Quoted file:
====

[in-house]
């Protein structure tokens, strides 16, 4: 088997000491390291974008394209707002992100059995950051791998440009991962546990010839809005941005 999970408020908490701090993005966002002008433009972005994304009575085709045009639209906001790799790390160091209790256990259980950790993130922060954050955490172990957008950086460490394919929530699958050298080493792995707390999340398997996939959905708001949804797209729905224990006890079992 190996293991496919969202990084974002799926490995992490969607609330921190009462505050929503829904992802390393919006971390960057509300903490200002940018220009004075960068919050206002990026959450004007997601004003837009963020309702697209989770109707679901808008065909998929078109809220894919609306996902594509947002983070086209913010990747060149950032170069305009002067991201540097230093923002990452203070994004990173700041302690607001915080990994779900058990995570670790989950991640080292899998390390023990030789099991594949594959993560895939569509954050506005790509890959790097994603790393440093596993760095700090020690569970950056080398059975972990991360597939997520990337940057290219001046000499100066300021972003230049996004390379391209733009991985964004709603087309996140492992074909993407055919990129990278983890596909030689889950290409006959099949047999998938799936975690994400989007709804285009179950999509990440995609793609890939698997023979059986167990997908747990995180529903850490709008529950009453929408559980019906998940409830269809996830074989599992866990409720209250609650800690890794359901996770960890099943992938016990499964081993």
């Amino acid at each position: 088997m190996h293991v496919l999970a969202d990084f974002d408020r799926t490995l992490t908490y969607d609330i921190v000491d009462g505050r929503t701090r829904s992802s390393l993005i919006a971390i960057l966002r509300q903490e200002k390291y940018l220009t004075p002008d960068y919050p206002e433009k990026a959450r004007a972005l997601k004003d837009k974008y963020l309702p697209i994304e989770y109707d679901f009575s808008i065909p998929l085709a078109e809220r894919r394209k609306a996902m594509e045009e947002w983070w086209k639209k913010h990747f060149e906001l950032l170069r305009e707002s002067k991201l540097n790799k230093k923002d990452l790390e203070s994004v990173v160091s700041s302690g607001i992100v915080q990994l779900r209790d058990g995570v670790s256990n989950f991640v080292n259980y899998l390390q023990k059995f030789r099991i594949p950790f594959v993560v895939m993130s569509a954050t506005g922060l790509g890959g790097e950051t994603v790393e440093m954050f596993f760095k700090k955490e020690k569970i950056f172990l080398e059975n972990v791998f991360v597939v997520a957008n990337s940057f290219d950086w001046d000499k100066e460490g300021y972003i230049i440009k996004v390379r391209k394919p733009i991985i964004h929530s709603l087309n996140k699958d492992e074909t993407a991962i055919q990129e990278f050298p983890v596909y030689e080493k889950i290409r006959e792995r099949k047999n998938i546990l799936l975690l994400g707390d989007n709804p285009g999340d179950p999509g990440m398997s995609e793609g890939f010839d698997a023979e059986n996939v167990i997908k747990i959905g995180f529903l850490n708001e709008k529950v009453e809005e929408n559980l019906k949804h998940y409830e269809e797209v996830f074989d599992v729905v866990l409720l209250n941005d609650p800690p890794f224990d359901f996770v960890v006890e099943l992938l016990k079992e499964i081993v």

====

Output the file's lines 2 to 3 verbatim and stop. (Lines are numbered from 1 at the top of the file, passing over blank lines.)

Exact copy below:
């Protein structure tokens, strides 16, 4: 088997000491390291974008394209707002992100059995950051791998440009991962546990010839809005941005 999970408020908490701090993005966002002008433009972005994304009575085709045009639209906001790799790390160091209790256990259980950790993130922060954050955490172990957008950086460490394919929530699958050298080493792995707390999340398997996939959905708001949804797209729905224990006890079992 190996293991496919969202990084974002799926490995992490969607609330921190009462505050929503829904992802390393919006971390960057509300903490200002940018220009004075960068919050206002990026959450004007997601004003837009963020309702697209989770109707679901808008065909998929078109809220894919609306996902594509947002983070086209913010990747060149950032170069305009002067991201540097230093923002990452203070994004990173700041302690607001915080990994779900058990995570670790989950991640080292899998390390023990030789099991594949594959993560895939569509954050506005790509890959790097994603790393440093596993760095700090020690569970950056080398059975972990991360597939997520990337940057290219001046000499100066300021972003230049996004390379391209733009991985964004709603087309996140492992074909993407055919990129990278983890596909030689889950290409006959099949047999998938799936975690994400989007709804285009179950999509990440995609793609890939698997023979059986167990997908747990995180529903850490709008529950009453929408559980019906998940409830269809996830074989599992866990409720209250609650800690890794359901996770960890099943992938016990499964081993």
């Amino acid at each position: 088997m190996h293991v496919l999970a969202d990084f974002d408020r799926t490995l992490t908490y969607d609330i921190v000491d009462g505050r929503t701090r829904s992802s390393l993005i919006a971390i960057l966002r509300q903490e200002k390291y940018l220009t004075p002008d960068y919050p206002e433009k990026a959450r004007a972005l997601k004003d837009k974008y963020l309702p697209i994304e989770y109707d679901f009575s808008i065909p998929l085709a078109e809220r894919r394209k609306a996902m594509e045009e947002w983070w086209k639209k913010h990747f060149e906001l950032l170069r305009e707002s002067k991201l540097n790799k230093k923002d990452l790390e203070s994004v990173v160091s700041s302690g607001i992100v915080q990994l779900r209790d058990g995570v670790s256990n989950f991640v080292n259980y899998l390390q023990k059995f030789r099991i594949p950790f594959v993560v895939m993130s569509a954050t506005g922060l790509g890959g790097e950051t994603v790393e440093m954050f596993f760095k700090k955490e020690k569970i950056f172990l080398e059975n972990v791998f991360v597939v997520a957008n990337s940057f290219d950086w001046d000499k100066e460490g300021y972003i230049i440009k996004v390379r391209k394919p733009i991985i964004h929530s709603l087309n996140k699958d492992e074909t993407a991962i055919q990129e990278f050298p983890v596909y030689e080493k889950i290409r006959e792995r099949k047999n998938i546990l799936l975690l994400g707390d989007n709804p285009g999340d179950p999509g990440m398997s995609e793609g890939f010839d698997a023979e059986n996939v167990i997908k747990i959905g995180f529903l850490n708001e709008k529950v009453e809005e929408n559980l019906k949804h998940y409830e269809e797209v996830f074989d599992v729905v866990l409720l209250n941005d609650p800690p890794f224990d359901f996770v960890v006890e099943l992938l016990k079992e499964i081993v």